As a tourism destination, Yankton has a lot to offer and there is more coming online all the time.
But having those kinds of attractions is one thing; making sure plenty of people know about it is something else.
The Yankton City Commission was reminded of that Monday night when it heard a review from Kasi Haberman, director of the Yankton Convention & Visitors Bureau (CVB). She emphasized the importance of the CVB’s promotional work and the benefits it creates.
The latter was illustrated with a South Dakota Department of Tourism report noting that every dollar invested in tourism resulted in a $51 generation of tourism spending and a $3 boost in tax revenue. That makes tourism a tremendous investment.
Indeed, tourism investment is vitally important to Yankton’s economy and it must continue to be a local priority.
That’s important now more than ever, as Yankton has a lot of new tourism potential on the horizon.
“This is a very exciting time here in Yankton with the new attractions that will soon be added to our tourism arsenal,” she told the commission. Those new additions include the Huether Family Aquatics Center, Mount Marty College’s Ruth Donohoe First Dakota Fieldhouse and recently announced football program, the Crane-Youngworth Field renovation, world and national archery tournaments coming to the NFAA complex, the construction of new hotel/motel space and more.
These things can be added to the strong lure of the lake area — whose numbers always seem to be on the rise — as well as the opening of the Mead Cultural Education Center.
But none of this can reach its potential without the aggressive promotion and outreach provided by the CVB, which is charged with, essentially, getting the word out about what this area has to offer.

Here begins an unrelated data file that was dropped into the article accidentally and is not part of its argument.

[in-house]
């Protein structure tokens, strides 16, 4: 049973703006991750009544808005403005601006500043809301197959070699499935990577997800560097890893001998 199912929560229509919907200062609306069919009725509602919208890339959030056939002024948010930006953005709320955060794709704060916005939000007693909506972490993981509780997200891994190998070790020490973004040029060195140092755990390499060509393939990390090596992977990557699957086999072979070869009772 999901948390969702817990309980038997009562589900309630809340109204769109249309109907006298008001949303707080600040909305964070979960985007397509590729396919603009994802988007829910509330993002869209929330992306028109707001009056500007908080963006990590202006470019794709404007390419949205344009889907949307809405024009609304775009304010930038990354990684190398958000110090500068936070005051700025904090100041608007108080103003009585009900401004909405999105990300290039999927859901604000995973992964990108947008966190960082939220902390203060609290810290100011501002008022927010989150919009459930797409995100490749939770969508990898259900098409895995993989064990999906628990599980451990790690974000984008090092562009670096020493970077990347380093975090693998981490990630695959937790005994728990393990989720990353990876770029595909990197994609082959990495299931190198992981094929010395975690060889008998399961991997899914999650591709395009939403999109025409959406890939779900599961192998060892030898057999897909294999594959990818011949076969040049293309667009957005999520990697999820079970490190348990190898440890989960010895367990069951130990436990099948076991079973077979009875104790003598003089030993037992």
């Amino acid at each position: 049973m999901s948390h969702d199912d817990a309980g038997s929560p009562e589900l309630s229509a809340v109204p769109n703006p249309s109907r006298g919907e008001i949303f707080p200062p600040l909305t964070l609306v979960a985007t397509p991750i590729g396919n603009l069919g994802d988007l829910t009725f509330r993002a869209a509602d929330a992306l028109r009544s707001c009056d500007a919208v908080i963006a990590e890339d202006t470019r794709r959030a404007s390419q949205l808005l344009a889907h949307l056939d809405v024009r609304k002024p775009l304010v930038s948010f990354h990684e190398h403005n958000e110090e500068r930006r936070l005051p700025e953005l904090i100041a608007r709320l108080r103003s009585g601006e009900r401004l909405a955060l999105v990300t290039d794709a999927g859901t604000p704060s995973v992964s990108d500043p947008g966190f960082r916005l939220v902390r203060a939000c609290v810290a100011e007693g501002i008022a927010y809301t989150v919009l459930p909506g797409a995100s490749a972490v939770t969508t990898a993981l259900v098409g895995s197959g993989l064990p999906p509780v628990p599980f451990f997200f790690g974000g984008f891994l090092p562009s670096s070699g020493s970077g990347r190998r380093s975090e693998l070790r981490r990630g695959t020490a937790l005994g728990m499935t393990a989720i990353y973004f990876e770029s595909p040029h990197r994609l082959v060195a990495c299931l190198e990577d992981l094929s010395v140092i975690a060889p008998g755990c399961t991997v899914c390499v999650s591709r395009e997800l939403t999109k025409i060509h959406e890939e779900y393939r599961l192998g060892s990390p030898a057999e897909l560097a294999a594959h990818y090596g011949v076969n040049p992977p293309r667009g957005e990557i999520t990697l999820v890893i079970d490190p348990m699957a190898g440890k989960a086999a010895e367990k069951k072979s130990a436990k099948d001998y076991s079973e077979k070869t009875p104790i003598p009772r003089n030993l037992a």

Contrary to what some wistfully proclaim, there is no real advantage to being a “best kept secret.” In fact, Yankton’s attractions should be no secret at all, especially to people who would find these offerings enticing enough to visit and enjoy — and particularly if this community wants to reap the rewards these attractions offer.
The CVB’s mission is to get the word out.
“I think it’s very important that we identify the role of the CVB in marketing these new attractions,” Haberman said.
To that end, the CVB director was also speaking to the City Commission Monday about its place in the city’s budgeting process.
“There must also be a conversation about where that additional funding (to promote new attractions) might come from and how those dollars will be managed,” Haberman said.
This is definitely an important conversation to have. Again, keep in mind the return in investment mentioned earlier and its importance to Yankton.
The CVB’s role in Yankton’s economic health is vital, and funding its role in some capacity is essential. The better the CVB cam do its job, the better off the Yankton area will be. That’s a crucial bottom line to remember.